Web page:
One of The Guardian’s Biggest books of autumn 2020.
Read an interview with Hassan Blasim about God 99 in The Guardian, part of their feature on ‘Europe’s most exciting authors’.
‘Blasim’s blunt rhetoric, macabre humour and blurring of reality and imagination can feel overwhelming, but the refugee experience is traumatic: language is bewildering, memories are clouded and truth is often distorted to save lives. Blasim perfectly captures that sense of alienation.’ – The Observer
Reading Hassan Blasim’s God 99 can be dizzying at times. This is a novel that blends literary forms and prose styles, juxtaposing passages about the horrors of war with a running commentary on Italo Calvino’s fiction. The sum total of that makes for one of the most singular reading experiences I’ve had lately; Blasim has found a fascinating space in which to operate.
As featured on the Words Without Borders: November Watchlist 2020.
“Rarely have I read literature whose concern is so acute, where fiction feels so vital. […] The great thing about God 99 is that it is not only necessary fiction, but also comments on the necessity of fiction.”
”Sällan har jag tagit del av litteratur vars angelägenhet är så akut, där fiktionen känns så nödvändig. […] Det storslagna med ”Gud 99” är att den inte bara är en nödvändig fiktion, utan att den också kommenterar fiktionens nödvändighet.” – Dagens Nyheter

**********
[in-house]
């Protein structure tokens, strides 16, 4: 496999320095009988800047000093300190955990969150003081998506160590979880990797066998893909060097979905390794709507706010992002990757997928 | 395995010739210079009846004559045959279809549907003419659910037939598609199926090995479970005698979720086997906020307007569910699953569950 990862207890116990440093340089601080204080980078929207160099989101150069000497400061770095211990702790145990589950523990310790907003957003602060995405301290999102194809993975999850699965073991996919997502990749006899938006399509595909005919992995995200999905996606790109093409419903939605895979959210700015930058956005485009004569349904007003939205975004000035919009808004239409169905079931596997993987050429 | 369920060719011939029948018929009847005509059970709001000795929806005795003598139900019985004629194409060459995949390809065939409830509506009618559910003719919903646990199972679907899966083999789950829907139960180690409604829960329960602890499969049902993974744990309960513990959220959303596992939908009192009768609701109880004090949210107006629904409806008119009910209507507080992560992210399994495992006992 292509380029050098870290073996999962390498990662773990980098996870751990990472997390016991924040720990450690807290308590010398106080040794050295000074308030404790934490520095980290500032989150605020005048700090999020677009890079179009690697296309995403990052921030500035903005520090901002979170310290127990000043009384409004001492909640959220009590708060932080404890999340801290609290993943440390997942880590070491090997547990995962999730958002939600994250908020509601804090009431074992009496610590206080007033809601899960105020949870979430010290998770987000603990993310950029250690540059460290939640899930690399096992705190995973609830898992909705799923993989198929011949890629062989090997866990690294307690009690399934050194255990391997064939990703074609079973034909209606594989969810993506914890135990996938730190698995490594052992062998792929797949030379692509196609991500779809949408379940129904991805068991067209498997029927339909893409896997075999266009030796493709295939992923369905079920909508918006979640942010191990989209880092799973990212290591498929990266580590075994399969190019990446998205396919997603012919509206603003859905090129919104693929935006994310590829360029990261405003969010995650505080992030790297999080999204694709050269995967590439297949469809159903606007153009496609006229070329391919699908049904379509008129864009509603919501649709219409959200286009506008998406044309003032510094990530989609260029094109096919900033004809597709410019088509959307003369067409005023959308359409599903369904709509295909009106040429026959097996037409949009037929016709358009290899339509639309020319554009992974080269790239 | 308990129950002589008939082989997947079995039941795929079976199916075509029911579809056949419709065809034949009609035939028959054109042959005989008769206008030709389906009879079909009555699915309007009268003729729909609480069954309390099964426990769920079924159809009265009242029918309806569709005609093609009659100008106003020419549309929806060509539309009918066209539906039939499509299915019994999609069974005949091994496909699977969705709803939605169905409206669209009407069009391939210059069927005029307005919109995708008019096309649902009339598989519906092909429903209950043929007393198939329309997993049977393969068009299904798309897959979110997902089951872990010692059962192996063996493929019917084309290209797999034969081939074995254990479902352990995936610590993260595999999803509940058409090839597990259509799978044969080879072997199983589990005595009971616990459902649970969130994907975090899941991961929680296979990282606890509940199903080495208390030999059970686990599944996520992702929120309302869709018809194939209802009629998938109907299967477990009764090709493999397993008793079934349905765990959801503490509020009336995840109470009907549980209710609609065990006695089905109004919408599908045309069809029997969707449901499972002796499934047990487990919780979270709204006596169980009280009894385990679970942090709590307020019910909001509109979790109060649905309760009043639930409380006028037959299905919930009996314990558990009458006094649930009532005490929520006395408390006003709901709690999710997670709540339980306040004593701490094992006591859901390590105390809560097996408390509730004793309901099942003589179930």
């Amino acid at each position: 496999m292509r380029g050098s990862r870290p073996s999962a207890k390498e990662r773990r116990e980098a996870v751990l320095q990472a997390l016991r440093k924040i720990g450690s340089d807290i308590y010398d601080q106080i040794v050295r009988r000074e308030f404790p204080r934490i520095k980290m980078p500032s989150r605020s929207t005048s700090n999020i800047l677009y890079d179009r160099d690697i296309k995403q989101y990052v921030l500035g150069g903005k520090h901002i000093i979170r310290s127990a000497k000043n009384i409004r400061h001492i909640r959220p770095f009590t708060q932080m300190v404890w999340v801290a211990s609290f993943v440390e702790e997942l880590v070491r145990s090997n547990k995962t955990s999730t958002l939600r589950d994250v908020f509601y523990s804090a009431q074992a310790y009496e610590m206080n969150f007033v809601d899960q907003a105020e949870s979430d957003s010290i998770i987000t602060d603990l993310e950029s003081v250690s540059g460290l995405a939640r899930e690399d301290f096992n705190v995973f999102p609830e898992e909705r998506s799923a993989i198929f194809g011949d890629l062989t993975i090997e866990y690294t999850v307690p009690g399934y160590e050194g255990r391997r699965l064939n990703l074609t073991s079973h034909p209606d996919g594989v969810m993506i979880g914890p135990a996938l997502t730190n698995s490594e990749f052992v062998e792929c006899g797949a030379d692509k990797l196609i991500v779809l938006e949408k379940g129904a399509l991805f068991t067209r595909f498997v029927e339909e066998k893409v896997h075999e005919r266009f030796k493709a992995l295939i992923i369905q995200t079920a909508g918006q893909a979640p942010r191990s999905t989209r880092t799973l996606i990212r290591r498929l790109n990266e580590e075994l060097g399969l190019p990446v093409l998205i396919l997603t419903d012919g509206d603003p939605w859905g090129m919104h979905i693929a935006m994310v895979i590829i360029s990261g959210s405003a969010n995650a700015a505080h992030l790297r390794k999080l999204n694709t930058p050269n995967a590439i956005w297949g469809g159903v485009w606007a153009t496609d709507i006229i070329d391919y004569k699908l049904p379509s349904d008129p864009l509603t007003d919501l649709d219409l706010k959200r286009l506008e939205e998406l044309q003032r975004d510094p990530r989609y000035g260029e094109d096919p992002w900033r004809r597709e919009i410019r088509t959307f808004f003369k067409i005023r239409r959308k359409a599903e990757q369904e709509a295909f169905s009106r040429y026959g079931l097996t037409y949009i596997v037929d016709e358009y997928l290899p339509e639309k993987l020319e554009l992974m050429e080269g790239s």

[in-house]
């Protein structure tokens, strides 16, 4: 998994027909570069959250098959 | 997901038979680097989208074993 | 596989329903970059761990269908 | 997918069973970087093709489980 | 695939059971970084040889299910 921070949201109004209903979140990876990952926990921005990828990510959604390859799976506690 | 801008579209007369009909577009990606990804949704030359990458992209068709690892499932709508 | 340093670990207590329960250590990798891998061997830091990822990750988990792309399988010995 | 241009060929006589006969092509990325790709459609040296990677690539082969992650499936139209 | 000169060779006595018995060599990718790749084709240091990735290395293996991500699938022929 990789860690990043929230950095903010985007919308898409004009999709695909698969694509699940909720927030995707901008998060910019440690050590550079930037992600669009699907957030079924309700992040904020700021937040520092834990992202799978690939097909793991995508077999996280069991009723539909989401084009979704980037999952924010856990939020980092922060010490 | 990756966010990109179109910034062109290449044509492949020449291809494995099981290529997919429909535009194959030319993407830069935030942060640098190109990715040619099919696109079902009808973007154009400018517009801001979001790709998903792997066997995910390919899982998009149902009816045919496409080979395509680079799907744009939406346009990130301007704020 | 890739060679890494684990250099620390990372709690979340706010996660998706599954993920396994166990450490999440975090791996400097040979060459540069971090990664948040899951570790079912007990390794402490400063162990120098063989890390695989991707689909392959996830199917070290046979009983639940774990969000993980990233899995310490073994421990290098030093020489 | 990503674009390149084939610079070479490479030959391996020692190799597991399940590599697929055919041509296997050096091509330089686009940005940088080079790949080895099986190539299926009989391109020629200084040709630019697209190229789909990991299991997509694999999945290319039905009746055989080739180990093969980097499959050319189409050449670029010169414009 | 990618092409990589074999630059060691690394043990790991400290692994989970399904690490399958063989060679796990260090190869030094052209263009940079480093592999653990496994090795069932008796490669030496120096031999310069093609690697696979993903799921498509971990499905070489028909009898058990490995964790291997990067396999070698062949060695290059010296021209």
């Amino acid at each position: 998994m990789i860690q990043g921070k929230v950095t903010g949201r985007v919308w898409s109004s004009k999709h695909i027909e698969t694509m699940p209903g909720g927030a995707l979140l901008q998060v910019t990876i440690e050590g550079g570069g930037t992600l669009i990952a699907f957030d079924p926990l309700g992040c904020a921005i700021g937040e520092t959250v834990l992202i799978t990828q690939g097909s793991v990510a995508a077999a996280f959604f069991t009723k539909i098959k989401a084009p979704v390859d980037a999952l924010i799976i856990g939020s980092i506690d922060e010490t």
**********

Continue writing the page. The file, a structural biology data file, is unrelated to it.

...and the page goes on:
“In God 99 burlesque meets the serene in the form of lofty reflections on literature and philosophy. The result is a knock-out combination of poetry and hilarious anecdotes that cheerfully shows the finger to conventional western literature.”
”I ”Gud 99” möter burleskerier det serena i form av högstämda reflexioner kring litteratur och filosofi. Resultatet blir en knockande blandning av poesi och dråpliga anekdoter som glatt ger fingret åt all konventionell västlitteratur.” – Expressen
“Simply great literature. A crazy celebration of words unlike no other.”
”Det här är helt enkelt storartad litteratur. En vansinnig fest i ord utan dess like.” – Svenska Dagbladet
some critiques of Allah99 from Finnish media:
Antti Majander in Helsingin Sanomat 24 March
”Allah99 represents the best literature there is. Hassan Blasim writes masterfully and makes frontiers disappear between people.”
”A son of Baghdad finds is at home drinking booze in seedy East Helsinki.”
”The home country of the best literature is – literature. This is the case with Allah99.
You can actually stop reading this review. Just go ahead and devour Hassan Blasim’s book.
You will see how frontiers disappear between countries, cultures, egos and identities. It is like a miracle: as if any one of us could have a voice in the book – as one who has been kicked in the head, defiled, lost, missed, horny, beloved, exalted, together, alone.